Virgil Wander by Leif Enger
First of all, I must say: the language in this novel is beyond beautiful. Poetic. Stunning. I mean, I would happily choose a random page and just read a few sentences because I know I’d find a lovely one on every page. I’d compare the language to a milk dud. Delicious, long-lasting, might get stuck in your teeth.
Here’s a small example: “Despite my confusion I liked [the doctor] immediately. He had the heartening bulk of the aging athlete defeated by pastry.” I mean, it’s such a great description, am I right? Who cannot picture this guy? Also, we totally get the concept of defeat by pastry. 🙂 OK, maybe that’s all me.
Because of a brain injury, our main character has a hard time finding appropriate adjectives when he speaks during his recovery. As the story proceeds, his vocabulary expands and it’s great fun to cheer him on! (Yes, I’m a word geek, but you knew that, right?) Here’s another great passage as he talks to a female friend about his recuperation:
“I’m still fairly far reduced. I may never be unabridged again.”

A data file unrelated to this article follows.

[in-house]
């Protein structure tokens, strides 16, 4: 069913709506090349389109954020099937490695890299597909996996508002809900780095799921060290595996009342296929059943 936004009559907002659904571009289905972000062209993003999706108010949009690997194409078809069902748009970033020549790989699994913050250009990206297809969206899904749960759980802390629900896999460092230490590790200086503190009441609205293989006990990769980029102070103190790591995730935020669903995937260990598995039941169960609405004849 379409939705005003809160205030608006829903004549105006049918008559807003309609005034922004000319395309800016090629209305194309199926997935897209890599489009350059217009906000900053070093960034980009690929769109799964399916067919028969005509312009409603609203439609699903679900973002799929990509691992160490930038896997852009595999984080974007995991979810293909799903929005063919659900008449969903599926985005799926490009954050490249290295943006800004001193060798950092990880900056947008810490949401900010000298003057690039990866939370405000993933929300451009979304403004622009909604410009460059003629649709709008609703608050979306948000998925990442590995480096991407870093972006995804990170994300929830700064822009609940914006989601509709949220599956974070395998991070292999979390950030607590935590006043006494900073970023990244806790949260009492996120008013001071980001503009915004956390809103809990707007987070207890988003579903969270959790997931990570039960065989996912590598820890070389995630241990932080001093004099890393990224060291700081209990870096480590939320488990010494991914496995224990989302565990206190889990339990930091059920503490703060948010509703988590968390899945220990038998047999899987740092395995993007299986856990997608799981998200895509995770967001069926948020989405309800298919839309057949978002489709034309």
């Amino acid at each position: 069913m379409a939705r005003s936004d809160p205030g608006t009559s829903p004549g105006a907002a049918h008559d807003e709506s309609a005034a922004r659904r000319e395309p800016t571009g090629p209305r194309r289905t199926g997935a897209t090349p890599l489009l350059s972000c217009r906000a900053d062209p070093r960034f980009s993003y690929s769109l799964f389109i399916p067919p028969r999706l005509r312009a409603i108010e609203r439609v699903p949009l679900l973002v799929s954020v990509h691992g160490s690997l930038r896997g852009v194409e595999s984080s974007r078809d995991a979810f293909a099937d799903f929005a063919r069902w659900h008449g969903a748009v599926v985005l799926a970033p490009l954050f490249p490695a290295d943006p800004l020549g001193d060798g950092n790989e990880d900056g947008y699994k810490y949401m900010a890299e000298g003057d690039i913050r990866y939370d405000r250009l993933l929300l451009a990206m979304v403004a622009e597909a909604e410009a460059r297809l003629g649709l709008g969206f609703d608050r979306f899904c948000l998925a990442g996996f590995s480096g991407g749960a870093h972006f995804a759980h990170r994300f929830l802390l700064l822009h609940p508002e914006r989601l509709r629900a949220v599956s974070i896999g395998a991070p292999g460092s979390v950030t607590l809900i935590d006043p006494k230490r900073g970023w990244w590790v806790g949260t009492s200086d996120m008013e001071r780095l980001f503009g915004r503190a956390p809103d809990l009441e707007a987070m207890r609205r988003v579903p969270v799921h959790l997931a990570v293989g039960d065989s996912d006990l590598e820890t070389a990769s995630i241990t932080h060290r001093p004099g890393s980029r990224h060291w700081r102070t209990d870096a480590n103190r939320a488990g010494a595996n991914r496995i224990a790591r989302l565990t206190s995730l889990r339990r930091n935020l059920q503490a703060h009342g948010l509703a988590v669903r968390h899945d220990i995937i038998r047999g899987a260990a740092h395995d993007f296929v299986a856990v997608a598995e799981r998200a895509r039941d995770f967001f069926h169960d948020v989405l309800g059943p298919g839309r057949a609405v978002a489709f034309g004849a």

“None of us are unabridged, as you are well aware. She leaned back and looked me in the face. “Worthy adjective, by the way.”
“Thanks, I was saving it.”
Sigh. I guess I love words so much, I even love when the fictional characters talk about the words that the excellent author wrote for them to say.
This is a small story. It’s not epic or sweeping. It’s the story of a man who almost dies, and then he bounces back, better than he was before. The story arc of the small town he lives in is much the same. Bonus: the town is on the north shore in MN, on Lake Superior.
Some of my favorite things about this story? The old Norweigian. The townspeople discussing local lore. Kites. Unrequited and requited love. An old movie theater. See? The story is about normal, small things. Also, some big things happen to small people, but the story hinges on characters – and believe me, there are some awesome, quirky characters!!!!
The town is easy to visualize. It’s quaint. It’s also debilitated, something most of us have seen. The people are people you know in your own town, except some of them are better and some of them are worse. The key to this novel, though, is that it’s threaded through with heart. We all need a kick in the butt sometimes, and the title character gets just that when his life is saved. And after his life is saved, he sets about salvaging that life.
We none of us want the brush with death, but we all desire a better version of ourselves. A braver version. Stronger. This novel makes it seem possible for even such a one as I (And you And they).
Who will like this book? Minnesotans—for sure. Most midwesterners, former and current. Those who love a literary yarn. People who like words (you may need to hit the dictionary with this book in hand, I did!) It’s folksy and intelligent at the same time, and deeper than you thought it would be upon cracking the spine.
Want to check it out? Click here.
Content: pretty clean!